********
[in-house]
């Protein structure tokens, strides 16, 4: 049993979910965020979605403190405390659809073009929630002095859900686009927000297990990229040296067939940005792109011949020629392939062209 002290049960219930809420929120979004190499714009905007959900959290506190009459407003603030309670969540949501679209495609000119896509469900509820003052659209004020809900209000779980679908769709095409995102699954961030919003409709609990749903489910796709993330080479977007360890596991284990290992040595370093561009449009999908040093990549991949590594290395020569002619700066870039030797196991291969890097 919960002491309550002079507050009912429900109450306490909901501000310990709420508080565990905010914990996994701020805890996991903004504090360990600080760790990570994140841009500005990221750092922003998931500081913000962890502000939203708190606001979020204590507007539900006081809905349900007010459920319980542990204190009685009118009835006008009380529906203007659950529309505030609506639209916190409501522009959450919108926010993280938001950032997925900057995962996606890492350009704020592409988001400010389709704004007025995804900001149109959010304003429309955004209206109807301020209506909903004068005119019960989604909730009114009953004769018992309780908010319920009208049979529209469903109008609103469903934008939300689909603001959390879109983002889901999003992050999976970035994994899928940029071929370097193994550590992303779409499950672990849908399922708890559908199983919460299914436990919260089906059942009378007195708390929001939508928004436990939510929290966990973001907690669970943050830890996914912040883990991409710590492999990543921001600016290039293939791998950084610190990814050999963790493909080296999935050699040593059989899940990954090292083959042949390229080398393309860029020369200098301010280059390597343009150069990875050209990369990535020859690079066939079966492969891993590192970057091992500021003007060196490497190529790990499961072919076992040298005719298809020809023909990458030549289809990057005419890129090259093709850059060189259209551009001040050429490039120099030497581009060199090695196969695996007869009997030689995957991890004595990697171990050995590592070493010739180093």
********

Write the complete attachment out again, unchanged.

[in-house]
């Protein structure tokens, strides 16, 4: 049993979910965020979605403190405390659809073009929630002095859900686009927000297990990229040296067939940005792109011949020629392939062209 002290049960219930809420929120979004190499714009905007959900959290506190009459407003603030309670969540949501679209495609000119896509469900509820003052659209004020809900209000779980679908769709095409995102699954961030919003409709609990749903489910796709993330080479977007360890596991284990290992040595370093561009449009999908040093990549991949590594290395020569002619700066870039030797196991291969890097 919960002491309550002079507050009912429900109450306490909901501000310990709420508080565990905010914990996994701020805890996991903004504090360990600080760790990570994140841009500005990221750092922003998931500081913000962890502000939203708190606001979020204590507007539900006081809905349900007010459920319980542990204190009685009118009835006008009380529906203007659950529309505030609506639209916190409501522009959450919108926010993280938001950032997925900057995962996606890492350009704020592409988001400010389709704004007025995804900001149109959010304003429309955004209206109807301020209506909903004068005119019960989604909730009114009953004769018992309780908010319920009208049979529209469903109008609103469903934008939300689909603001959390879109983002889901999003992050999976970035994994899928940029071929370097193994550590992303779409499950672990849908399922708890559908199983919460299914436990919260089906059942009378007195708390929001939508928004436990939510929290966990973001907690669970943050830890996914912040883990991409710590492999990543921001600016290039293939791998950084610190990814050999963790493909080296999935050699040593059989899940990954090292083959042949390229080398393309860029020369200098301010280059390597343009150069990875050209990369990535020859690079066939079966492969891993590192970057091992500021003007060196490497190529790990499961072919076992040298005719298809020809023909990458030549289809990057005419890129090259093709850059060189259209551009001040050429490039120099030497581009060199090695196969695996007869009997030689995957991890004595990697171990050995590592070493010739180093």